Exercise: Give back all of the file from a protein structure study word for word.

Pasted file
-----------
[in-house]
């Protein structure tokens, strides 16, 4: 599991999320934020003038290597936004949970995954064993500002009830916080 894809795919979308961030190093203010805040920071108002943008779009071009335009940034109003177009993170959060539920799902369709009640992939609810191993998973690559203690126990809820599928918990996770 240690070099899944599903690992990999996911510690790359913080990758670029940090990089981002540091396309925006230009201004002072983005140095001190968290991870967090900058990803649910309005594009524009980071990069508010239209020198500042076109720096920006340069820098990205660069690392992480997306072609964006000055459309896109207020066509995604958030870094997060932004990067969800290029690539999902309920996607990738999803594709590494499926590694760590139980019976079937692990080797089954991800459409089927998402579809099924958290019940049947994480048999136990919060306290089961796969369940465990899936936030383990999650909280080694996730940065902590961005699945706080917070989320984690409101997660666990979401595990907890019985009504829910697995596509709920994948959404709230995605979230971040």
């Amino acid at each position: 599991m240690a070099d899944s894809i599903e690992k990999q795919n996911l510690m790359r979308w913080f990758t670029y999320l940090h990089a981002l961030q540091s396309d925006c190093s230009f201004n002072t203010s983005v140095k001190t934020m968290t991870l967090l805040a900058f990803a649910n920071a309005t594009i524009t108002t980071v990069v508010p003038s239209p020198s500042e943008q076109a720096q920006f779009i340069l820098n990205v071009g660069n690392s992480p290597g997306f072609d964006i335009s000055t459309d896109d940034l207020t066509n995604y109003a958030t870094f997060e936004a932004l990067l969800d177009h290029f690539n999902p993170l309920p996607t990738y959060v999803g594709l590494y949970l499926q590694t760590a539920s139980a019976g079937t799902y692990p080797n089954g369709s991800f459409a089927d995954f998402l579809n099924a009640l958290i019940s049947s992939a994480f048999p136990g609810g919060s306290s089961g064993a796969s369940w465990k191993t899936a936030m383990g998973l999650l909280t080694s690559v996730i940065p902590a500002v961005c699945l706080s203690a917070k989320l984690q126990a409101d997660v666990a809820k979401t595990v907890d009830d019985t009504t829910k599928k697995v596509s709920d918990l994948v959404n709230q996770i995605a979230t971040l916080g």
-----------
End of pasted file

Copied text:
[in-house]
């Protein structure tokens, strides 16, 4: 599991999320934020003038290597936004949970995954064993500002009830916080 894809795919979308961030190093203010805040920071108002943008779009071009335009940034109003177009993170959060539920799902369709009640992939609810191993998973690559203690126990809820599928918990996770 240690070099899944599903690992990999996911510690790359913080990758670029940090990089981002540091396309925006230009201004002072983005140095001190968290991870967090900058990803649910309005594009524009980071990069508010239209020198500042076109720096920006340069820098990205660069690392992480997306072609964006000055459309896109207020066509995604958030870094997060932004990067969800290029690539999902309920996607990738999803594709590494499926590694760590139980019976079937692990080797089954991800459409089927998402579809099924958290019940049947994480048999136990919060306290089961796969369940465990899936936030383990999650909280080694996730940065902590961005699945706080917070989320984690409101997660666990979401595990907890019985009504829910697995596509709920994948959404709230995605979230971040």
């Amino acid at each position: 599991m240690a070099d899944s894809i599903e690992k990999q795919n996911l510690m790359r979308w913080f990758t670029y999320l940090h990089a981002l961030q540091s396309d925006c190093s230009f201004n002072t203010s983005v140095k001190t934020m968290t991870l967090l805040a900058f990803a649910n920071a309005t594009i524009t108002t980071v990069v508010p003038s239209p020198s500042e943008q076109a720096q920006f779009i340069l820098n990205v071009g660069n690392s992480p290597g997306f072609d964006i335009s000055t459309d896109d940034l207020t066509n995604y109003a958030t870094f997060e936004a932004l990067l969800d177009h290029f690539n999902p993170l309920p996607t990738y959060v999803g594709l590494y949970l499926q590694t760590a539920s139980a019976g079937t799902y692990p080797n089954g369709s991800f459409a089927d995954f998402l579809n099924a009640l958290i019940s049947s992939a994480f048999p136990g609810g919060s306290s089961g064993a796969s369940w465990k191993t899936a936030m383990g998973l999650l909280t080694s690559v996730i940065p902590a500002v961005c699945l706080s203690a917070k989320l984690q126990a409101d997660v666990a809820k979401t595990v907890d009830d019985t009504t829910k599928k697995v596509s709920d918990l994948v959404n709230q996770i995605a979230t971040l916080g």